Posted by Richard Harland Smith on January 13, 2016
Horror movies have long availed themselves of the iconography and sacraments of the Catholic Church, whose essential mystery has been exploited by film directors to ramp up whatever horrors the screenwriters have devised. Churches and their adjoining hallowed grounds became a battle theatre in the war between good and evil in such silent films as Georges Méliès’ DEVIL IN A CONVENT (1899) and Benjamin Christensen’s HAXAN (1922) but the desire to skirt controversy kept Hollywood horrors from being too church-specific. Heroes of fright films churned out in bulk from Universal Studios during the 1930s and 40s and from Hammer Film Productions in the 1960s and 70s tended to be laymen rather than clergy: academics steeped in the occult or passersby who understood (or came to appreciate) the power of the cross, while the church itself was paid only lip service. Rare is the horror movie that grounds its plot mechanics in Catholic orthodoxy, building character on a Papist mindset, and using its doctrinal absolutism and attendant contradictions as a catalyst for self-reflection and a springboard for screams. The success of William Friedkin’s THE EXORCIST (1973) was a genre game changer, encouraging a less generic approach to its metaphysics while engendering the critical charge of being a recruitment film for the Roman Catholic Church. Less personal, but no less divested of Catholicism, Richard Donner’s THE OMEN (1976) returned the conversation to the Holy See but bearing the message that, even if God wasn’t dead, his battle was lost. Lost in the shuffle of these provocative blockbusters, whose sense of spectacle too often overwhelmed their finer points, was the most Catholic horror movie ever made.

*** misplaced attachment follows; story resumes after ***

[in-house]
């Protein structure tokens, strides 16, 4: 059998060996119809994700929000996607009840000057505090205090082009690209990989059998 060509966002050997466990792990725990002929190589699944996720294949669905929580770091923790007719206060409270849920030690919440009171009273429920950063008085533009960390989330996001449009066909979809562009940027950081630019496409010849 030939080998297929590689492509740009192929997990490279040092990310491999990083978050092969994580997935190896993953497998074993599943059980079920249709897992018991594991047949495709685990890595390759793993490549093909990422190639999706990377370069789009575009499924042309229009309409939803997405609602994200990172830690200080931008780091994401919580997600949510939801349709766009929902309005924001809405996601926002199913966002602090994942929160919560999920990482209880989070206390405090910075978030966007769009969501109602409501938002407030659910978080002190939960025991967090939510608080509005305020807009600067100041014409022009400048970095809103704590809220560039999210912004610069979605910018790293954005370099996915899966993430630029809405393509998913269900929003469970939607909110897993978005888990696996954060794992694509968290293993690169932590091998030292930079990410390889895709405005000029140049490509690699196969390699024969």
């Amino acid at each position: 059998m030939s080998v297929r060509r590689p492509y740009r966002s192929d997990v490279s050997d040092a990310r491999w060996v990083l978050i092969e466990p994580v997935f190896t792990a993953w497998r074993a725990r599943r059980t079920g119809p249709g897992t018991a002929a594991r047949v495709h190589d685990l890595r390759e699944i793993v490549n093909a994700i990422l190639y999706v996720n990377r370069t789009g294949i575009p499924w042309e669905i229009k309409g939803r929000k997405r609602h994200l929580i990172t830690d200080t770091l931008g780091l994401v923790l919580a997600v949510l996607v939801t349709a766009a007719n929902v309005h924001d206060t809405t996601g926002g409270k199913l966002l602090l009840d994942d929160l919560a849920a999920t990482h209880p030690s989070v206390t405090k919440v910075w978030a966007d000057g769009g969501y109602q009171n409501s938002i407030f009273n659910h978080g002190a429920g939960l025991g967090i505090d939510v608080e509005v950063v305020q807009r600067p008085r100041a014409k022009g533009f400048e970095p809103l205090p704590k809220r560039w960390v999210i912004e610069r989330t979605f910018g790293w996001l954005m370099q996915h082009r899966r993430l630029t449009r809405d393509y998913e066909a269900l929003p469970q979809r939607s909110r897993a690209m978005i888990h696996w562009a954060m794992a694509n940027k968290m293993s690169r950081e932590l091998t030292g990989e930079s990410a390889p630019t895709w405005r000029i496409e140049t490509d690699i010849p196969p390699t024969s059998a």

Though THE EXORCIST made heroes of a pair of mismatched priests thrown together in common cause, buddy-cop style, American horror movies produced in its wake tended to rely on the old trick of cashiering unaffiliated skeptics, agnostics, and downright atheists to fight the good fight, with church folk assuming the duties of war movie drill sergeants–characters who sound the charge but drop out of the narrative well before the third act. An exception to this rule is Alfred Sole’s self-financed independent feature ALICE, SWEET ALICE (1976), which opens with the ghastly murder of a young girl (Brooke Shields, in her film debut) on the day of her first holy communion, suspicion falling on her own sister (Paula Sheppard, as the eponymous Alice). A self-taught regional filmmaker who had come to movie-making through the peregrinate study of painting, architecture and drama, Sole shot the film in 1975 in his hometown of Paterson, New Jersey, under the working title COMMUNION. Though Sole and co-writer Rosemary Ritvo wring extreme disquietude from the glum and not infrequently eerie iconography of Catholic Church, their perspective is from the inside looking out. Set in 1961, at a point in American history when papism was enjoying a measure of legitimacy with the election of Catholic President John F. Kennedy, but before the concessions to modernity of the Second Catholic Council (aka Vatican II), ALICE, SWEET ALICE localizes tension and horror in the dilemma of believers who find their complicated personal lives to be at odds with the unyielding medieval tenets of a faith that is supposed to be their bulwark against Satan and all his works.